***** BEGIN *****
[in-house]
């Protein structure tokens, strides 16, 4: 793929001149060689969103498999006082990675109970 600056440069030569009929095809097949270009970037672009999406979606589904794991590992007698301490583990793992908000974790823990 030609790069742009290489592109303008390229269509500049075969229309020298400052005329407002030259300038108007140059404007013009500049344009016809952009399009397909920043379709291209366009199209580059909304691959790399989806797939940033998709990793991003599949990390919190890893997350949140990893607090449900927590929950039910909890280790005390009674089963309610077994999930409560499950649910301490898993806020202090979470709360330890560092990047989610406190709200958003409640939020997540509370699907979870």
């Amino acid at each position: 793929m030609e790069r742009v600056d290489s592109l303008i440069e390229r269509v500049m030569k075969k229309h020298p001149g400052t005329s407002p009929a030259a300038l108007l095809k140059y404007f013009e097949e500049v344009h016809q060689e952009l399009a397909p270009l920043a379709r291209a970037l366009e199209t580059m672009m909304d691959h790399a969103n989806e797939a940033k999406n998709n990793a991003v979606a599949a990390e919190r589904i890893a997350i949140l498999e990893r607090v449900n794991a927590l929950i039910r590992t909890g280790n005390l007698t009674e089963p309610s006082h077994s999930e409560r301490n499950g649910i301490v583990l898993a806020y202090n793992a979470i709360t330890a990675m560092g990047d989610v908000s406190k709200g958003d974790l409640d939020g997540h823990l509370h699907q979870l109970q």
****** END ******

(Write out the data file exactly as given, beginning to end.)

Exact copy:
[in-house]
């Protein structure tokens, strides 16, 4: 793929001149060689969103498999006082990675109970 600056440069030569009929095809097949270009970037672009999406979606589904794991590992007698301490583990793992908000974790823990 030609790069742009290489592109303008390229269509500049075969229309020298400052005329407002030259300038108007140059404007013009500049344009016809952009399009397909920043379709291209366009199209580059909304691959790399989806797939940033998709990793991003599949990390919190890893997350949140990893607090449900927590929950039910909890280790005390009674089963309610077994999930409560499950649910301490898993806020202090979470709360330890560092990047989610406190709200958003409640939020997540509370699907979870």
């Amino acid at each position: 793929m030609e790069r742009v600056d290489s592109l303008i440069e390229r269509v500049m030569k075969k229309h020298p001149g400052t005329s407002p009929a030259a300038l108007l095809k140059y404007f013009e097949e500049v344009h016809q060689e952009l399009a397909p270009l920043a379709r291209a970037l366009e199209t580059m672009m909304d691959h790399a969103n989806e797939a940033k999406n998709n990793a991003v979606a599949a990390e919190r589904i890893a997350i949140l498999e990893r607090v449900n794991a927590l929950i039910r590992t909890g280790n005390l007698t009674e089963p309610s006082h077994s999930e409560r301490n499950g649910i301490v583990l898993a806020y202090n793992a979470i709360t330890a990675m560092g990047d989610v908000s406190k709200g958003d974790l409640d939020g997540h823990l509370h699907q979870l109970q």